KJ Tait

GOSH Sight and Sound Centre

Great Ormond Street Hospital
Project team
Sonnemann Toon

The Italian Hospital is a Grade II listed building in the London Borough of Camden that has undergone redevelopment to become the new Great Ormond Street Hospital Sight and Sound Centre. KJ Tait were instructed to provide the Energy Strategy for the proposed redevelopment that conforms with the Greater London Authority requirements on Major Redevelopments.


The building was assessed using IES VE to calculate what the building carbon emissions were before redevelopment. This found that due to inefficient systems and lighting, that there was a benchmark of 67kgCO2/m2, around 3 times higher than a new building would produce.


The first stage of the redevelopment was to investigate energy efficiency measures that could be incorporated. Using the thermal model, we assessed the payback of improving the U-value of the external wall by 0.27W/m2K by insulating the wall lining. This found that this small improvement in the U-value would only reduce carbon emissions by 2.4%, would take 136 years to payback and was therefore This was discounted as an initiative to be taken forward. In order to reduce the building’s reliance on energy intensive ventilation, a mixed mode approach was used where natural ventilation from the windows is used as much as possible. In testing this approach for the potential for the building to overheat, a CIBSE Guide TM52 assessment was carried out using Design Summer Year weather files.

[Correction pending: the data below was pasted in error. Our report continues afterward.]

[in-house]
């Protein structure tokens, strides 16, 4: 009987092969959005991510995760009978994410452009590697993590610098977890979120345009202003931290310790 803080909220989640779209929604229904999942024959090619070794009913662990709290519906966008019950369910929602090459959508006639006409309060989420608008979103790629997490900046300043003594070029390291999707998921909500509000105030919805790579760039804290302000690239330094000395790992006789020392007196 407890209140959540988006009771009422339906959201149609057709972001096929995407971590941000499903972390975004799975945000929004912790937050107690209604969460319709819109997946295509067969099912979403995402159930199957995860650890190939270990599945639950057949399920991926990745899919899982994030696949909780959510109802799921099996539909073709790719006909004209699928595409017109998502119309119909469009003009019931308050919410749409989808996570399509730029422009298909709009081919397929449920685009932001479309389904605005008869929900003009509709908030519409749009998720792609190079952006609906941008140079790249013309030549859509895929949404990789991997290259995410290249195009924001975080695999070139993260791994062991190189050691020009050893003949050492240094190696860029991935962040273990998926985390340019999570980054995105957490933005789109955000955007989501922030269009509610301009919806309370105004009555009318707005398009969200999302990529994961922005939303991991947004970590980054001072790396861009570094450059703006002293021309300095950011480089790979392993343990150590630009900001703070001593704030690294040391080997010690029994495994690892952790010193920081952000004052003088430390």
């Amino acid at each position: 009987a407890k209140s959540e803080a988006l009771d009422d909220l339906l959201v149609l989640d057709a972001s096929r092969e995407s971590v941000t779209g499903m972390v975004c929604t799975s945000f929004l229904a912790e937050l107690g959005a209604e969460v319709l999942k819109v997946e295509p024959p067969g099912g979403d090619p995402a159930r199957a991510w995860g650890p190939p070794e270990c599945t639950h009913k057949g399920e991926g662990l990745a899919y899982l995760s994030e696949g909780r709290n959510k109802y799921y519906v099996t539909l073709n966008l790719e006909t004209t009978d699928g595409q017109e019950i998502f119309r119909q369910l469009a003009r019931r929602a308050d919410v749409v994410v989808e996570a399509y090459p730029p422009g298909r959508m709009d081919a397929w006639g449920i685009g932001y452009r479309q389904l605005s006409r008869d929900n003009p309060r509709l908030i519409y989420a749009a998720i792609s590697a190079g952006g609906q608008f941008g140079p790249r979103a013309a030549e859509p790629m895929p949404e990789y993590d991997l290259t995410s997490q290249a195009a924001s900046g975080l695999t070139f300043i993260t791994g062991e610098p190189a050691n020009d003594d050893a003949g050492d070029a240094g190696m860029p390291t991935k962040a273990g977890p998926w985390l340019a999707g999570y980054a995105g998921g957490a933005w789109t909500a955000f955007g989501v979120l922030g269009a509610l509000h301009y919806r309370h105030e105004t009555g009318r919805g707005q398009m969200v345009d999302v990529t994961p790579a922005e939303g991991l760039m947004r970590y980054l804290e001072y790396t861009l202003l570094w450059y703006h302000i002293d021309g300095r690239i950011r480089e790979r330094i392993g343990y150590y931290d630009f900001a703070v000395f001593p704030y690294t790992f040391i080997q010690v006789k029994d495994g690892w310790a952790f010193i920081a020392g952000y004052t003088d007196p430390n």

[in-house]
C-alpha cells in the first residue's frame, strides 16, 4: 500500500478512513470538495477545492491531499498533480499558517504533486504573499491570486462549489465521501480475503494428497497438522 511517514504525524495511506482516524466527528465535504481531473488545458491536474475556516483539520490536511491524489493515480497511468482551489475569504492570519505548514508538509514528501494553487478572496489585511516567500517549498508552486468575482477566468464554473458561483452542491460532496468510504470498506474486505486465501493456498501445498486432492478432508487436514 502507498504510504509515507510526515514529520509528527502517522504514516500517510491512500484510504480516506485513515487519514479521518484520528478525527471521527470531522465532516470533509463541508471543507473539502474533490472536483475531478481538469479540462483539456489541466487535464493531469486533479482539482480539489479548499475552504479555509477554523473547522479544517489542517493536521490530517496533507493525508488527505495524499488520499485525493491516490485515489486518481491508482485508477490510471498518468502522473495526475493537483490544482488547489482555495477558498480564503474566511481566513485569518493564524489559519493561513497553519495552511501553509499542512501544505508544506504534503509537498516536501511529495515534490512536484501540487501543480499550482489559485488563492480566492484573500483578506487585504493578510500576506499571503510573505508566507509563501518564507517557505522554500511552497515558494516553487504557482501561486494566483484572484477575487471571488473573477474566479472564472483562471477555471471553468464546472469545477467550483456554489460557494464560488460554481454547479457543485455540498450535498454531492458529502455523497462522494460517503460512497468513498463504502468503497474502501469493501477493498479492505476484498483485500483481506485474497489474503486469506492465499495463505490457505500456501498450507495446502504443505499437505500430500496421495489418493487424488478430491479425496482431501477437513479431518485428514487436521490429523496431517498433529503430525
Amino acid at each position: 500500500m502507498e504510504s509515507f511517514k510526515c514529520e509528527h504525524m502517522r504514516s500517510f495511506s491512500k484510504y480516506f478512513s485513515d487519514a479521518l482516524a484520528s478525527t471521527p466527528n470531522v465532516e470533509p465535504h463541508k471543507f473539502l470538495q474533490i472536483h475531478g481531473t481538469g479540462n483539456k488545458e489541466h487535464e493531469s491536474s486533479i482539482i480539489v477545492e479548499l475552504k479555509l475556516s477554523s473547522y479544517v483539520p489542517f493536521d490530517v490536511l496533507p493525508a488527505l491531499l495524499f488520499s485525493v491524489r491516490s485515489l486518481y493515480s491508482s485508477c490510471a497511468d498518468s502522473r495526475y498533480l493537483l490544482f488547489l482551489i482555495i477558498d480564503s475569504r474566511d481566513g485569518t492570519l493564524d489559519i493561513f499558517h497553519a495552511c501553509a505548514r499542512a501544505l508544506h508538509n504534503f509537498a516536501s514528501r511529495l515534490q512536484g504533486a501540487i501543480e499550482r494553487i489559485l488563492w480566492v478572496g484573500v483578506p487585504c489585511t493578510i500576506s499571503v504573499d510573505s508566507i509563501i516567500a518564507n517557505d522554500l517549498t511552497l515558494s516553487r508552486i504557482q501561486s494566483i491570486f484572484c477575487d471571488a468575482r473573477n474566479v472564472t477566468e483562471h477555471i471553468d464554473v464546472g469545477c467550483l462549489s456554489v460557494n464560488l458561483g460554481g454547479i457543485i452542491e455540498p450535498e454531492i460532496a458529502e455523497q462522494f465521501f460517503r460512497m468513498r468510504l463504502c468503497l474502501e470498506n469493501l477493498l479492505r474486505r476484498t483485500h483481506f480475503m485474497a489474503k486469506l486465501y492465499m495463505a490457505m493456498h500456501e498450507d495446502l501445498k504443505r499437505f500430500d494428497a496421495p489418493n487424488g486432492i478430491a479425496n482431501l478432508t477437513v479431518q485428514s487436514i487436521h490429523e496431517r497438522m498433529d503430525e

Due to the historic nature of the building, there was limited scope to replace the glazing with new units. Therefore, secondary glazing was installed to mitigate the heat losses through the glazing. New energy efficient LED lighting was installed to further reduce the energy consumption. From these passive measures, there was a 52% saving in carbon emissions.


A small PV array was installed on the roof to comply with planning requirements to maximise PV and to ensure a security of electrical supply on site.


In total, a 53% reduction in the buildings carbon emissions was achieved by carrying out the redevelopment which allowed the project to receive planning permission.